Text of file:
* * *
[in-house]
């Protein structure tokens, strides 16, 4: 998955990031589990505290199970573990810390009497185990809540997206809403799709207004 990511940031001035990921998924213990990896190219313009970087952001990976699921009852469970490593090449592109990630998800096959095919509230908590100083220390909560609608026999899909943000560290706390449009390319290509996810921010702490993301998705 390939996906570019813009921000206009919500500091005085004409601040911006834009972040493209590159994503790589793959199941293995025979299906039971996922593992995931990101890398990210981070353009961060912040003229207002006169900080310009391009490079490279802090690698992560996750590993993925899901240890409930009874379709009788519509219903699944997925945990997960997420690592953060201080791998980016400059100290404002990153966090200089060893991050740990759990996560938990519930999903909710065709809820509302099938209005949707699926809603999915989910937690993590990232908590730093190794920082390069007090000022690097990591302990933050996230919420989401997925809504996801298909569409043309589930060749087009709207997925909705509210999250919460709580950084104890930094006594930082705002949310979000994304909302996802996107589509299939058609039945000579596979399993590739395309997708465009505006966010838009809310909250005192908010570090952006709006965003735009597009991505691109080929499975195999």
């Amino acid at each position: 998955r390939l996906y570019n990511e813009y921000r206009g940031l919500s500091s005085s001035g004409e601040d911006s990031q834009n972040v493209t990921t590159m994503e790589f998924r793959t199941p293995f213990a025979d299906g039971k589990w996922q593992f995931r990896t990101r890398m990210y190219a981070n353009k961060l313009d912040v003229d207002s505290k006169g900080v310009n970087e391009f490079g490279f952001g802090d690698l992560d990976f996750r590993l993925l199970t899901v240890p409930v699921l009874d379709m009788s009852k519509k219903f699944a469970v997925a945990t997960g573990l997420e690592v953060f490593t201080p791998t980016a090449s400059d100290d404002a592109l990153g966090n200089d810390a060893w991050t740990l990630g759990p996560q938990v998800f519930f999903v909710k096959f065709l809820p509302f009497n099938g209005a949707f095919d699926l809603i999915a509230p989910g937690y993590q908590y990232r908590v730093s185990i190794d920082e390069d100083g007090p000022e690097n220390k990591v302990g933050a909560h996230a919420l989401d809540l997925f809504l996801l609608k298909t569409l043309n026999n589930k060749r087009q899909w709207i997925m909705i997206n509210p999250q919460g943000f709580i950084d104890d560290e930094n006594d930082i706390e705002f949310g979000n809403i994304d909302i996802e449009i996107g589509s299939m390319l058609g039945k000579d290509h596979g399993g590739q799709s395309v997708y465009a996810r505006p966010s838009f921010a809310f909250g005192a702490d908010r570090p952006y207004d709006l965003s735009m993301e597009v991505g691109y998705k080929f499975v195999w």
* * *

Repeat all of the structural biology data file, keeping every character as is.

[in-house]
């Protein structure tokens, strides 16, 4: 998955990031589990505290199970573990810390009497185990809540997206809403799709207004 990511940031001035990921998924213990990896190219313009970087952001990976699921009852469970490593090449592109990630998800096959095919509230908590100083220390909560609608026999899909943000560290706390449009390319290509996810921010702490993301998705 390939996906570019813009921000206009919500500091005085004409601040911006834009972040493209590159994503790589793959199941293995025979299906039971996922593992995931990101890398990210981070353009961060912040003229207002006169900080310009391009490079490279802090690698992560996750590993993925899901240890409930009874379709009788519509219903699944997925945990997960997420690592953060201080791998980016400059100290404002990153966090200089060893991050740990759990996560938990519930999903909710065709809820509302099938209005949707699926809603999915989910937690993590990232908590730093190794920082390069007090000022690097990591302990933050996230919420989401997925809504996801298909569409043309589930060749087009709207997925909705509210999250919460709580950084104890930094006594930082705002949310979000994304909302996802996107589509299939058609039945000579596979399993590739395309997708465009505006966010838009809310909250005192908010570090952006709006965003735009597009991505691109080929499975195999």
């Amino acid at each position: 998955r390939l996906y570019n990511e813009y921000r206009g940031l919500s500091s005085s001035g004409e601040d911006s990031q834009n972040v493209t990921t590159m994503e790589f998924r793959t199941p293995f213990a025979d299906g039971k589990w996922q593992f995931r990896t990101r890398m990210y190219a981070n353009k961060l313009d912040v003229d207002s505290k006169g900080v310009n970087e391009f490079g490279f952001g802090d690698l992560d990976f996750r590993l993925l199970t899901v240890p409930v699921l009874d379709m009788s009852k519509k219903f699944a469970v997925a945990t997960g573990l997420e690592v953060f490593t201080p791998t980016a090449s400059d100290d404002a592109l990153g966090n200089d810390a060893w991050t740990l990630g759990p996560q938990v998800f519930f999903v909710k096959f065709l809820p509302f009497n099938g209005a949707f095919d699926l809603i999915a509230p989910g937690y993590q908590y990232r908590v730093s185990i190794d920082e390069d100083g007090p000022e690097n220390k990591v302990g933050a909560h996230a919420l989401d809540l997925f809504l996801l609608k298909t569409l043309n026999n589930k060749r087009q899909w709207i997925m909705i997206n509210p999250q919460g943000f709580i950084d104890d560290e930094n006594d930082i706390e705002f949310g979000n809403i994304d909302i996802e449009i996107g589509s299939m390319l058609g039945k000579d290509h596979g399993g590739q799709s395309v997708y465009a996810r505006p966010s838009f921010a809310f909250g005192a702490d908010r570090p952006y207004d709006l965003s735009m993301e597009v991505g691109y998705k080929f499975v195999w």